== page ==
Today’s post is the final one from the Lee Metcalf NWR and includes some other friends I met there, during my stopover on the way to Alaska. One of the cool birds that resides there is the Yellow-headed Blackbird (Xanthocephalus xanthocephalus). We normally only see these birds back home (Missouri) for short periods of time, during the migrations. This female spent a lot of time across the road from me, foraging in the tall grasses that edge the pool:
In addition to the Yellow-headed Blackbird, I also saw a couple of Bald Eagles (soaring too high to photograph), a few Double-crested Cormorants flying in/out of the refuge, a Trumpeter Swan (at a long distance), and a few Ring-necked Pheasants running in/out of the tall grasses.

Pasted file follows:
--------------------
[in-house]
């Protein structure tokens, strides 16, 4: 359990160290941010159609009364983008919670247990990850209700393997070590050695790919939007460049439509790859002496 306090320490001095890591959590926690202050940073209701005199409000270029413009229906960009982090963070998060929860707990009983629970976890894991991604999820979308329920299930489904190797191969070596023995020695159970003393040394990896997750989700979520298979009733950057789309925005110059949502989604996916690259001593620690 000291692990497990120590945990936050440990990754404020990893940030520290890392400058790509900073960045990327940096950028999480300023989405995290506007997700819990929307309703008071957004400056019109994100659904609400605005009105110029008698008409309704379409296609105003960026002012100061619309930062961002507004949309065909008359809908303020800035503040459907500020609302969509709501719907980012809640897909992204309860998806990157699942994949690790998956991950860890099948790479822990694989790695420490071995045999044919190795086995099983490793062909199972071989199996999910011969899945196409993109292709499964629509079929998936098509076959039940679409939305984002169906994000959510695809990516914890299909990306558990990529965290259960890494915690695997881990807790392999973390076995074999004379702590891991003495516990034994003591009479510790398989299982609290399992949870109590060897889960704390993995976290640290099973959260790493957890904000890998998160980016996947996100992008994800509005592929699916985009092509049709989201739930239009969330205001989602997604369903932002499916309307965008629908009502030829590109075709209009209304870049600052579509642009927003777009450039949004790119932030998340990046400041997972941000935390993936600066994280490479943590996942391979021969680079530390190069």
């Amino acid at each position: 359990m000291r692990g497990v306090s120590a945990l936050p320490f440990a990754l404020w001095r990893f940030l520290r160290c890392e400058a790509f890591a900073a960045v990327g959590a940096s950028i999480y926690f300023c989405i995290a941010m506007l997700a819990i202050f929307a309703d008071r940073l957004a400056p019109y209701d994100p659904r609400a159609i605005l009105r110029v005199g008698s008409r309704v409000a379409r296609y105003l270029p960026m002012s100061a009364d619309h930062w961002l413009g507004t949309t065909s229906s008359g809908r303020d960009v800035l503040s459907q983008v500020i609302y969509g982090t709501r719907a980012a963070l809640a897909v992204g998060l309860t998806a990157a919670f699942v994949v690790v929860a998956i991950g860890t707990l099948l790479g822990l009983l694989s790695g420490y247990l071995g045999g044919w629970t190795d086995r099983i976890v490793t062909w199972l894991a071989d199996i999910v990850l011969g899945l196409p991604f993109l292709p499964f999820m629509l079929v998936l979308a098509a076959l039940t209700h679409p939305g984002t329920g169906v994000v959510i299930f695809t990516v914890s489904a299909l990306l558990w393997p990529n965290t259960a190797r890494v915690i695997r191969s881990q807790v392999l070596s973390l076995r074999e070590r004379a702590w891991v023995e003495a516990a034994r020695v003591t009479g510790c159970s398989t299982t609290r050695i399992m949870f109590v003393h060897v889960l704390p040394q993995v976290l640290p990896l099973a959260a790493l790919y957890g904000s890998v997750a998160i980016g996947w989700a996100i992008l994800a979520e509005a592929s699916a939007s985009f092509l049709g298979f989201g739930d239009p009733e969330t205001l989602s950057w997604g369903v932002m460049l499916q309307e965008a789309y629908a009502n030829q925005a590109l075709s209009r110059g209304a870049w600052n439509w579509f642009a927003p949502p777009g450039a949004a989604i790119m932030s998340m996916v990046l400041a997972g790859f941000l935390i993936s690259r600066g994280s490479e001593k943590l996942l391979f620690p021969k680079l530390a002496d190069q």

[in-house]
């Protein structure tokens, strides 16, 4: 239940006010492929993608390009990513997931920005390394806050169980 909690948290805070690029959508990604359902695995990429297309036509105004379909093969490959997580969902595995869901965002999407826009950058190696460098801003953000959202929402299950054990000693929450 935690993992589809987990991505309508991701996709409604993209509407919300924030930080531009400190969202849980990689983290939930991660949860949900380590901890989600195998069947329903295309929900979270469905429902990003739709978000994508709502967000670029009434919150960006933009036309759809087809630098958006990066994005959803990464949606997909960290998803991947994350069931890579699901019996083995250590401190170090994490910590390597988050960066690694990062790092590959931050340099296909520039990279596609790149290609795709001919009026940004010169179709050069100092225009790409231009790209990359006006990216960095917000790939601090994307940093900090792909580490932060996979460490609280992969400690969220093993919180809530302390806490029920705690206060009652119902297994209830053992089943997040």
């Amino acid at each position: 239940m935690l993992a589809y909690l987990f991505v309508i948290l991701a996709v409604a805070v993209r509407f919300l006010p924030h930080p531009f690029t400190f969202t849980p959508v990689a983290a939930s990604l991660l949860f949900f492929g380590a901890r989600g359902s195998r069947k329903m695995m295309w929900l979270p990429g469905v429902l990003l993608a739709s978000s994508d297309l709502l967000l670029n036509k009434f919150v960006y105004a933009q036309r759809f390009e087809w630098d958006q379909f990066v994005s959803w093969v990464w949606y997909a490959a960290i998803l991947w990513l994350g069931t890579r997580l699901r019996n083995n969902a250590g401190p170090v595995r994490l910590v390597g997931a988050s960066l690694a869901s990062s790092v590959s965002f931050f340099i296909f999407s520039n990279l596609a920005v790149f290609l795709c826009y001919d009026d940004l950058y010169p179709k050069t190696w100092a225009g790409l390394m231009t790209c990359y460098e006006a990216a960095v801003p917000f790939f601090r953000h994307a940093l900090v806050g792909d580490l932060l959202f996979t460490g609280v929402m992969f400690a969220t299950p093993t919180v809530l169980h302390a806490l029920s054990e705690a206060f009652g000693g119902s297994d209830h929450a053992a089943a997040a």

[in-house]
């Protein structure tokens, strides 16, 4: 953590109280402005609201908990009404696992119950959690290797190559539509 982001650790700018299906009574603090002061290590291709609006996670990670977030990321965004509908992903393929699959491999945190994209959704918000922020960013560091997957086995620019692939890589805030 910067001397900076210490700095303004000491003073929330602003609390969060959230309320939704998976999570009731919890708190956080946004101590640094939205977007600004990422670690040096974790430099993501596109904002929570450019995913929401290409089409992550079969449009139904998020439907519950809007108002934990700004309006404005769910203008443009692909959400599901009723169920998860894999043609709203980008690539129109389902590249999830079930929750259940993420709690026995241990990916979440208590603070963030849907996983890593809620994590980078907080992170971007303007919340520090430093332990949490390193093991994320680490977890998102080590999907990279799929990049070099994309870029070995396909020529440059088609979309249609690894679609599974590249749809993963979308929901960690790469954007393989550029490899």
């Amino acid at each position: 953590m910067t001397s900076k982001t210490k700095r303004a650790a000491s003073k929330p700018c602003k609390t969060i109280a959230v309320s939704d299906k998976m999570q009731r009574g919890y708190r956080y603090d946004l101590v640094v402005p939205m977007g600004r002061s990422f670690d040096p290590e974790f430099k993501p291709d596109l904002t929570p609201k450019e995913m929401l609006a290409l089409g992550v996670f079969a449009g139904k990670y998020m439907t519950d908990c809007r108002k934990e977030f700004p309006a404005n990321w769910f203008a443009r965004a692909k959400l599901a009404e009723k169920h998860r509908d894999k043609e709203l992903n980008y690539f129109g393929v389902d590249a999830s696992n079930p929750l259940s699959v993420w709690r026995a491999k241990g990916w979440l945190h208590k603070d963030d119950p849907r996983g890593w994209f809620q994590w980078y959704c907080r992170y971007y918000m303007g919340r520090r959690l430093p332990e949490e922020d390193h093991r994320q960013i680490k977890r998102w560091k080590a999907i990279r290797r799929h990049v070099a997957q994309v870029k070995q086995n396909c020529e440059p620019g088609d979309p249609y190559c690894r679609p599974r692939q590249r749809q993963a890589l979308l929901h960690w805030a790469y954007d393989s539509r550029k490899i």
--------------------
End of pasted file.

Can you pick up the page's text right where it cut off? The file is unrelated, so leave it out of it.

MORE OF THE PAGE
I also ran upon this interesting wildflower, growing along the side of the refuge road:
So far, I have not identified this beauty. If you know what it is, I’d appreciate any information you can give me.
Note: A couple of my readers have identified this as a Knapweed, an apparent invasive and non-native species … still pretty!
By the way, I failed to mention some interesting information about the osprey in yesterday’s osprey post. Did you know that juvenile ospreys have red eyes, while the adults have yellow? Here is another image, showing both the adult (left) and juvenile (right). Although not the best image, you can see this difference:
Tomorrow, we’ll move on towards Alaska!